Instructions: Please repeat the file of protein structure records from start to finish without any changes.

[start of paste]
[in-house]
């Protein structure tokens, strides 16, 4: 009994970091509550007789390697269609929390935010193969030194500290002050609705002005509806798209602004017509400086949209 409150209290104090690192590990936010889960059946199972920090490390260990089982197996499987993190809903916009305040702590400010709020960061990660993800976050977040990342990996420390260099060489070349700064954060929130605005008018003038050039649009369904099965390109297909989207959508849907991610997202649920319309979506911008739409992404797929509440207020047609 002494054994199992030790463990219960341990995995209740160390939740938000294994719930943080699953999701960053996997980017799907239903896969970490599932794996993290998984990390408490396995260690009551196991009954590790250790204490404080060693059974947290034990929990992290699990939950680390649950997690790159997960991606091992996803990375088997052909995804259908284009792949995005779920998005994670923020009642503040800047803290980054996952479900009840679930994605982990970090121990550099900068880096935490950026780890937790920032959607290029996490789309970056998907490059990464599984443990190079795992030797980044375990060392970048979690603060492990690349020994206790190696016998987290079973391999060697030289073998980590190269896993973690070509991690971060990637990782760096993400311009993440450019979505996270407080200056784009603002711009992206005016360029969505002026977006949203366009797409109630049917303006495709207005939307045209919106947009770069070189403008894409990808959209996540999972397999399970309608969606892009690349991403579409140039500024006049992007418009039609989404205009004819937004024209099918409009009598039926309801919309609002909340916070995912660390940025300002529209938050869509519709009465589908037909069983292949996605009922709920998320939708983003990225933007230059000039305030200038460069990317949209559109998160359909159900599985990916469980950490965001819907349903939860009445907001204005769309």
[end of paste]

[in-house]
């Protein structure tokens, strides 16, 4: 009994970091509550007789390697269609929390935010193969030194500290002050609705002005509806798209602004017509400086949209 409150209290104090690192590990936010889960059946199972920090490390260990089982197996499987993190809903916009305040702590400010709020960061990660993800976050977040990342990996420390260099060489070349700064954060929130605005008018003038050039649009369904099965390109297909989207959508849907991610997202649920319309979506911008739409992404797929509440207020047609 002494054994199992030790463990219960341990995995209740160390939740938000294994719930943080699953999701960053996997980017799907239903896969970490599932794996993290998984990390408490396995260690009551196991009954590790250790204490404080060693059974947290034990929990992290699990939950680390649950997690790159997960991606091992996803990375088997052909995804259908284009792949995005779920998005994670923020009642503040800047803290980054996952479900009840679930994605982990970090121990550099900068880096935490950026780890937790920032959607290029996490789309970056998907490059990464599984443990190079795992030797980044375990060392970048979690603060492990690349020994206790190696016998987290079973391999060697030289073998980590190269896993973690070509991690971060990637990782760096993400311009993440450019979505996270407080200056784009603002711009992206005016360029969505002026977006949203366009797409109630049917303006495709207005939307045209919106947009770069070189403008894409990808959209996540999972397999399970309608969606892009690349991403579409140039500024006049992007418009039609989404205009004819937004024209099918409009009598039926309801919309609002909340916070995912660390940025300002529209938050869509519709009465589908037909069983292949996605009922709920998320939708983003990225933007230059000039305030200038460069990317949209559109998160359909159900599985990916469980950490965001819907349903939860009445907001204005769309």